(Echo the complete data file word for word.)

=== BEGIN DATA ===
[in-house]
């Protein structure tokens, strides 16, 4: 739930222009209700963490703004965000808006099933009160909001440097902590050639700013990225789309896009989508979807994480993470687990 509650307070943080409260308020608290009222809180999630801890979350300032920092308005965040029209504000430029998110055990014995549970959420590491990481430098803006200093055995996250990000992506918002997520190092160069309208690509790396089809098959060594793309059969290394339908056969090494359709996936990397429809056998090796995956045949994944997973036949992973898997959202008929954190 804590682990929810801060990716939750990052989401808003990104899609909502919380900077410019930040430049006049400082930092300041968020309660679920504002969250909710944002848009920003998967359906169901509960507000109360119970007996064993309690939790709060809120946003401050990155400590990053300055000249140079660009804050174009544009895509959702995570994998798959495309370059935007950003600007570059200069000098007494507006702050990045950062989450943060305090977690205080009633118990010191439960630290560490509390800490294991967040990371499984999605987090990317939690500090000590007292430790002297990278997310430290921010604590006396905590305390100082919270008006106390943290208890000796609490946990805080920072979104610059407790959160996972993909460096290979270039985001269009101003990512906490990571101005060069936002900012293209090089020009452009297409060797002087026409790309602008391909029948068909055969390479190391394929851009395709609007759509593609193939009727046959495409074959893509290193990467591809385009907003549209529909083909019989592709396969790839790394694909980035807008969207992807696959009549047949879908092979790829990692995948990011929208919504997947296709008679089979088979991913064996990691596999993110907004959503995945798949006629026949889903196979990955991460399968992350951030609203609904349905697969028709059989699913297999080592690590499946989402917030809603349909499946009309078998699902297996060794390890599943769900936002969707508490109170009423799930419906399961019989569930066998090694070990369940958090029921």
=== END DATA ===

[in-house]
């Protein structure tokens, strides 16, 4: 739930222009209700963490703004965000808006099933009160909001440097902590050639700013990225789309896009989508979807994480993470687990 509650307070943080409260308020608290009222809180999630801890979350300032920092308005965040029209504000430029998110055990014995549970959420590491990481430098803006200093055995996250990000992506918002997520190092160069309208690509790396089809098959060594793309059969290394339908056969090494359709996936990397429809056998090796995956045949994944997973036949992973898997959202008929954190 804590682990929810801060990716939750990052989401808003990104899609909502919380900077410019930040430049006049400082930092300041968020309660679920504002969250909710944002848009920003998967359906169901509960507000109360119970007996064993309690939790709060809120946003401050990155400590990053300055000249140079660009804050174009544009895509959702995570994998798959495309370059935007950003600007570059200069000098007494507006702050990045950062989450943060305090977690205080009633118990010191439960630290560490509390800490294991967040990371499984999605987090990317939690500090000590007292430790002297990278997310430290921010604590006396905590305390100082919270008006106390943290208890000796609490946990805080920072979104610059407790959160996972993909460096290979270039985001269009101003990512906490990571101005060069936002900012293209090089020009452009297409060797002087026409790309602008391909029948068909055969390479190391394929851009395709609007759509593609193939009727046959495409074959893509290193990467591809385009907003549209529909083909019989592709396969790839790394694909980035807008969207992807696959009549047949879908092979790829990692995948990011929208919504997947296709008679089979088979991913064996990691596999993110907004959503995945798949006629026949889903196979990955991460399968992350951030609203609904349905697969028709059989699913297999080592690590499946989402917030809603349909499946009309078998699902297996060794390890599943769900936002969707508490109170009423799930419906399961019989569930066998090694070990369940958090029921």